Can ‘patch’ end ballot flap?

County Elections officials will use a patch on barcodes on local ballots as an additional measure to protect voter identity.

Auditor Milene Henley last week said that a so-called patch will be used by the San Juan County Elections Department as an additional safeguard beginning Aug. 19, with the primary. Henley said the patch, recently endorsed for use by the Secretary of State’s office, further prevents ballots and voters from being linked by concealing the unique, identifying marks which each barcode bears at the time election results are tabulated.

At one time, those barcodes allowed voters to track their ballot through the elections process via the Elections Department Web site. However, flaws in the Ballot-Tracker computer program, coupled with complaints about identifying marks on ballots, prompted county officials to discard that feature several years ago.

Nevertheless, Henley said in a July 15 presentation to the County Council that the barcodes are still an essential tool in helping ensure that voters in various precincts receive the correct ballot, and in accounting for ballots once they’re returned. Removal of the encrypted barcodes altogether would jeopardize the accuracy, accountability and security of the election process, she said.

Members of the local Green Party, whose lawsuit against the county over the barcodes is still pending, claim the patch serves only as a Band-Aid and that it doesn’t erase the possibility that a voter’s identity can be linked to his or her ballot.

Tim White of Orcas Island, who with fellow Green Allan Rosato took the county to court, insists the link remains embedded in the computer files of the Elections Department and that it can be retrieved.

“The patch is meaningless for the issues were concerned with,” he said. “There is no plan to take unique, identifying marks off the ballot, only to mask it.”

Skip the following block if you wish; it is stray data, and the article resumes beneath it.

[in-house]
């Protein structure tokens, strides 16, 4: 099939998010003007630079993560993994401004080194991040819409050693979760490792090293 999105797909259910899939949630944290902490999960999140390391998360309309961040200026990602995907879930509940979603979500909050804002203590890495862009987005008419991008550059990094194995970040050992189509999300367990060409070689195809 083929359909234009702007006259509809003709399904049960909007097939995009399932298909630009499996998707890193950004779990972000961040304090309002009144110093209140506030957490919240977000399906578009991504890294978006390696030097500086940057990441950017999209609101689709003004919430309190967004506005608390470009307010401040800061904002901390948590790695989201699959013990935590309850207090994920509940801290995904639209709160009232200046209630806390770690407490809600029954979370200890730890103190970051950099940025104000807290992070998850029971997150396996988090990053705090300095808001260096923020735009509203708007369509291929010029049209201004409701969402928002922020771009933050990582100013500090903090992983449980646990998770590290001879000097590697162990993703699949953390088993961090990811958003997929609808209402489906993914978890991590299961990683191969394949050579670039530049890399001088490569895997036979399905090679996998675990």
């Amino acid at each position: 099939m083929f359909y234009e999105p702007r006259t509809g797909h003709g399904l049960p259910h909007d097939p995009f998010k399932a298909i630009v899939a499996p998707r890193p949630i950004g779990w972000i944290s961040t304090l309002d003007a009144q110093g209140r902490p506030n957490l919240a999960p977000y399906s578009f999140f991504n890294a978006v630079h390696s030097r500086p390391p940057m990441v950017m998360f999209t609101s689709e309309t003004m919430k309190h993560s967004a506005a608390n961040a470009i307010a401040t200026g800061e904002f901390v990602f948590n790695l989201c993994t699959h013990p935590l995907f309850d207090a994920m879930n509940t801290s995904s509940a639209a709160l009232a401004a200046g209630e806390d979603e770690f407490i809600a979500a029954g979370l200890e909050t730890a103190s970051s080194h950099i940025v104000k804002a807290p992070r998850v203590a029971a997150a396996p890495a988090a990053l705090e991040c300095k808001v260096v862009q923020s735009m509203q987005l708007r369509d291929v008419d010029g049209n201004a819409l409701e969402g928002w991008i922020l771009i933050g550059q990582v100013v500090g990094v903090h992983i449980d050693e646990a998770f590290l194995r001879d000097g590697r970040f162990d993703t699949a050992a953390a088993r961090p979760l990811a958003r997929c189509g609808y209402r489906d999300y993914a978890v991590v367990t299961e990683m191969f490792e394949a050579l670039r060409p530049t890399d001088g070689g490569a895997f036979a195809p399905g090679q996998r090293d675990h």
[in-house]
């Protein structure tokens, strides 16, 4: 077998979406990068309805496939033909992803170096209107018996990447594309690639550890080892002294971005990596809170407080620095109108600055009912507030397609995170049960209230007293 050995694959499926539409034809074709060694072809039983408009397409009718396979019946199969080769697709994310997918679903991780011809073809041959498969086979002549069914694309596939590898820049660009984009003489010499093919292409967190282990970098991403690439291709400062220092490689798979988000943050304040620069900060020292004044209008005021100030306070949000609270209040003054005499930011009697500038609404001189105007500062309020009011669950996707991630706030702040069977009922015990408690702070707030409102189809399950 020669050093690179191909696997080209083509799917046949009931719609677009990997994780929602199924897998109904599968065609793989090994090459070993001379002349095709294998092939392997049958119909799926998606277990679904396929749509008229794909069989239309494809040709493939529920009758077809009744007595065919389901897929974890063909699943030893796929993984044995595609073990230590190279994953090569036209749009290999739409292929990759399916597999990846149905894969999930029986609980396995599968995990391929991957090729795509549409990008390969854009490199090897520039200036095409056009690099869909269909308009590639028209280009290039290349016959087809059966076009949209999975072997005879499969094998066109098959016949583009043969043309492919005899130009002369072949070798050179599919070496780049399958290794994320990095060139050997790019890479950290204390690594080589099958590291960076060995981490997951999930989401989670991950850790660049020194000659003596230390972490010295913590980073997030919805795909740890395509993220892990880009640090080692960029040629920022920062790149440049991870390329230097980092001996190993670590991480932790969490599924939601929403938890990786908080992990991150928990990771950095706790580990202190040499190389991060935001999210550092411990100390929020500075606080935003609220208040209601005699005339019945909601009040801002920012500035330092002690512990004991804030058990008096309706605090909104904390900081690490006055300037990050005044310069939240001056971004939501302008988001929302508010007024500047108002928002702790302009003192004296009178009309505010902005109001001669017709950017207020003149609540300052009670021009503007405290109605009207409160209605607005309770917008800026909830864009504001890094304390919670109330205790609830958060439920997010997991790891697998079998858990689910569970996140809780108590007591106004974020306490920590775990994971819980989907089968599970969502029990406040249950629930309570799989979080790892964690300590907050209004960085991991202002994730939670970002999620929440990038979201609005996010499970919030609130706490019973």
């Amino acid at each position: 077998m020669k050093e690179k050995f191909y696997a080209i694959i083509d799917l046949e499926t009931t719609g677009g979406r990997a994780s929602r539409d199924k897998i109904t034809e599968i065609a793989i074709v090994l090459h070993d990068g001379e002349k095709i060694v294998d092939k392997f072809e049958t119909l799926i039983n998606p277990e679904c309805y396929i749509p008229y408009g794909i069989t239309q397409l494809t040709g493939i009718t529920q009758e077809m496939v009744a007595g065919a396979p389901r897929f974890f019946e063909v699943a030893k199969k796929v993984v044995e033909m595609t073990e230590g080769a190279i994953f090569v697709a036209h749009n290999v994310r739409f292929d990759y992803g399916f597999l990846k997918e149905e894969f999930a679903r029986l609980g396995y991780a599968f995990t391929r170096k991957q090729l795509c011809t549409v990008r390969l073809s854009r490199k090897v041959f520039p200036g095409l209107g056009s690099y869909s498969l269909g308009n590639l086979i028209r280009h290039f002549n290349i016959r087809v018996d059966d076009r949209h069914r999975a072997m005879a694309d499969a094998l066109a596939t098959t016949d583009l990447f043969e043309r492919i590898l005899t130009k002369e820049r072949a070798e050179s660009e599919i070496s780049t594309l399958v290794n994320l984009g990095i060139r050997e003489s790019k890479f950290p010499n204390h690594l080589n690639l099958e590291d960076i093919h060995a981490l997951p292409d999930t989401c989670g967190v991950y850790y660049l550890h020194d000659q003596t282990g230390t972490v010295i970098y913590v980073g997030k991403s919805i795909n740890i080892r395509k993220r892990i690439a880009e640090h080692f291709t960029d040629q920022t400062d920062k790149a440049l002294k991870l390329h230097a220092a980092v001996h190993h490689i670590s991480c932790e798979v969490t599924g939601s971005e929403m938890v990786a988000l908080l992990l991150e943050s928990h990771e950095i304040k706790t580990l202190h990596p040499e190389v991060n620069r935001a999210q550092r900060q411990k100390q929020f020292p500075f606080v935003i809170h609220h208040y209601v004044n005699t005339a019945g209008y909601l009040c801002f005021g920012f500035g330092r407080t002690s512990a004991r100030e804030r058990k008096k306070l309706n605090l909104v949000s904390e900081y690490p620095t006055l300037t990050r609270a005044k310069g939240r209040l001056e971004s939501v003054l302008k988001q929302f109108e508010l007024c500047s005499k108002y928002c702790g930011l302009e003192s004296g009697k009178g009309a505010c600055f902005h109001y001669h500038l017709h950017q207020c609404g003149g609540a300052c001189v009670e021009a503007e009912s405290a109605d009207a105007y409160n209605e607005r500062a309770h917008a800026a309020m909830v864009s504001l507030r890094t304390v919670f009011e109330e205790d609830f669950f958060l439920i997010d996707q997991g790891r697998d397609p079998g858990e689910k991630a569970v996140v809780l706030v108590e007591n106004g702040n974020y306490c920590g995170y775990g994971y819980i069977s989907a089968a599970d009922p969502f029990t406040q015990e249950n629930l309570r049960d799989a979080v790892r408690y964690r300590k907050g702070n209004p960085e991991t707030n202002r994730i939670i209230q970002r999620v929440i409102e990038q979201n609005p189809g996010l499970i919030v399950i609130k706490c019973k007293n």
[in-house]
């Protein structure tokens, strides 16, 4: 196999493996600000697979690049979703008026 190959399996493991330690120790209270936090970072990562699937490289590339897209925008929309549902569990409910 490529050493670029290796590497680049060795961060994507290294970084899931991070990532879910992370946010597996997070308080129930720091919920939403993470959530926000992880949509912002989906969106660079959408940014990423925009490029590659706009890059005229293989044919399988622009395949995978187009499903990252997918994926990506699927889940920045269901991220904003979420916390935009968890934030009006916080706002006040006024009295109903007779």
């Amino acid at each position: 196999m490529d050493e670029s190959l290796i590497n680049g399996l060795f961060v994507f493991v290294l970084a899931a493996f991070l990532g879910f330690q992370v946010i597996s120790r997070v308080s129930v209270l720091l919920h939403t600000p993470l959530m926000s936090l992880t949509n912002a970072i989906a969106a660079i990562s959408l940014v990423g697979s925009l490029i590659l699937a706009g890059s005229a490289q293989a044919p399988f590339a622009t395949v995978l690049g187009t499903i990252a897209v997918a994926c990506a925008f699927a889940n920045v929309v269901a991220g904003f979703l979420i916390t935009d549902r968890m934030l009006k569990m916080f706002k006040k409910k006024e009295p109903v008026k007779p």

Meanwhile, local Greens are seeking to place an initiative before voters that would demand that all identifying marks on local ballots be removed. White said that many counties, such as King and Thurston, are able to effectively account for ballots by putting barcodes on ballot envelopes rather than on the ballot themselves.

“We don’t think this should be about the ability of an auditor to account for votes and ballots,” he said.

Several council members questioned whether the patch is an appropriate fix. In a 5-1 decision, the council agreed to extend invitations to elections officials in King and Thurston counties in an effort to learn more about ballot-accounting alternatives. Councilman Kevin Ranker, San Juan South, said that if the state’s most populated county, King, can account for its ballots without barcodes, then San Juan County, with roughly 10,000 voters, ought to be able to do so as well.

Councilman Alan Lichter, Orcas West, said that all unique, distinguishing marks should be eliminated.

“We now have a huge super-structure sitting on a shaky foundation,” Lichter said. “The simplest procedure would be to leave them off the ballot.”

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